By Eva Lynch
The novel coronavirus seems to have wormed its way into every aspect of American life, and the upcoming 2020 presidential election and ongoing Democratic primary race are certainly not immune to its effect.
States awaiting their primaries continue to make the safety of their residents paramount, as the toxic stew of mass exposure that would be produced by traditional voting practices—constituents squishing in line, handling ballots and stickers, and touching the same screens—poses a mounting threat. Currently, eight states have postponed their primary elections to at least late May, and some, such as Alabama, until as late as July.
As Senator Bernie Sanders continues to stay in the race with former vice president Joe Biden, currently holding 909 delegates to Biden’s 1,215 as of March 24 2020, and many states’ primary-postponement, it’s looking more likely that the Democratic primary race will run until the final lap at the Democratic National Convention in mid-July. Despite increasingly noisy skepticism from Democrats around the country, the DNC insists that the convention will go on as planned. A candidate requires 1,991 of the pledged 3,979 Democratic delegates to clinch the party nomination.
Though Biden’s primary support has surged, his campaign remains untested against the fallout of the virus, as Biden does not currently hold office and is essentially quarantined in his house. Though he has tried, Biden’s Delaware home is arguably not the most fitting bully pulpit from which to translate the sense of leadership and power his campaign so desperately needs. Analysts expect to see an increase in the Obama administration-focused rhetoric that Biden has subtly employed thus far on the campaign trail.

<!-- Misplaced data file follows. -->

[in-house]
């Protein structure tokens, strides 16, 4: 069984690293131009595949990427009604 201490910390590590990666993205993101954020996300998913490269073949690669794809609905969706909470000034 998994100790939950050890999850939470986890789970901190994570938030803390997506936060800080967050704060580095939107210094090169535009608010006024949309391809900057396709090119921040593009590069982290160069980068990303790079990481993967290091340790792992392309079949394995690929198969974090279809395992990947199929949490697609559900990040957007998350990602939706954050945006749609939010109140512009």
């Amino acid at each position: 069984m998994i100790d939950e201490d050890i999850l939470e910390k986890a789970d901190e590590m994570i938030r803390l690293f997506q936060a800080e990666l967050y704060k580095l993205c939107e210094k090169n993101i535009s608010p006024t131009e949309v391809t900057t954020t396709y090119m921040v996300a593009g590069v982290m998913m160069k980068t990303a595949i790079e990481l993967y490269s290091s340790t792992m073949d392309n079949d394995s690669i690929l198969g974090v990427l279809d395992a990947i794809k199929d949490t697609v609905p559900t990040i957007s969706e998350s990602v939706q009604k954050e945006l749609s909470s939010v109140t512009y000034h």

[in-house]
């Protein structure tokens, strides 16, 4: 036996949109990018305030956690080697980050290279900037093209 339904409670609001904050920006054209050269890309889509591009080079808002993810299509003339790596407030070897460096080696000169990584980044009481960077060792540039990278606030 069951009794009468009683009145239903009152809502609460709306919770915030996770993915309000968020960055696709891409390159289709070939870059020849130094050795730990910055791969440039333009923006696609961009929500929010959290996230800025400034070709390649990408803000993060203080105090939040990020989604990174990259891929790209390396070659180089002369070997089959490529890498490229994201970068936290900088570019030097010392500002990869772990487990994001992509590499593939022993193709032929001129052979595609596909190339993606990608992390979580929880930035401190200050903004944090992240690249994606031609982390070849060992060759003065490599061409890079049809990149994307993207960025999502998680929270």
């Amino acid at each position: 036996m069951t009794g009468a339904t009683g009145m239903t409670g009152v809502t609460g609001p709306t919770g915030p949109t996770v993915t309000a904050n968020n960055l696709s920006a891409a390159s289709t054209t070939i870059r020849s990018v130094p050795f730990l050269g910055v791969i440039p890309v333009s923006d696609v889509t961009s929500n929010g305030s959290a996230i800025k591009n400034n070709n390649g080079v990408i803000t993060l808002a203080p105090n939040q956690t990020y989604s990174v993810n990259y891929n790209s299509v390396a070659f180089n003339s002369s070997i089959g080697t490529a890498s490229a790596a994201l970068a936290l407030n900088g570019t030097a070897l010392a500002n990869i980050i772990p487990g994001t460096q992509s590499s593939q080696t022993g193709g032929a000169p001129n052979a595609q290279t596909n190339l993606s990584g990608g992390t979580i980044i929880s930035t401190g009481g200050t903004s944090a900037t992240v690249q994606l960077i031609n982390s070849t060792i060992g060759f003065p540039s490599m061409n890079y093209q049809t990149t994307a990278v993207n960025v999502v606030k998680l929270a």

While the date and location of the twelfth Democratic debate is to be determined amidst the COVID-19 crisis, there is no doubt the pandemic will be the main topic of conversation, no different from many Americans’ daily lives right now. Additionally, analysts are expecting the two remaining candidates to shift from a focus on each other’s shortcomings to convincing constituents to vote out President Trump. The President’s handling of the coronavirus outbreak quickly became a divisive issue, around which analysts expect debate rhetoric to primarily revolve. This shift is already apparent in Biden’s first shadow briefing on the coronavirus, in which he demanded Trump live up to the “wartime president” archetype he has claimed to fulfill.
As the presidential election draws nearer, Trump’s campaign team is reportedly working to change the narrative around the issue, now that the full effect and danger of the COVID-19 outbreak is evident and inconsistent with the president’s initial communications. Faced with endless clips depicting a blasé attitude and an incriminating Twitter rapsheet downplaying the virus later declared a pandemic, Trump’s team is rushing to focus on his recent proactivity, including travel bans, border shutdowns, and more informed commentary. Reportedly, the team’s tactics include providing an explicit timeline of the administration’s actions taken to flatten the curve and an amplification of praise for those actions to follow.
Apart from its devastation of the national economy and stock market, the virus continues to play its hand in the election as well, coloring the early stages and future structure of Trump’s campaign and forcing Biden’s and Sanders’ campaigns to be creative with new strategies.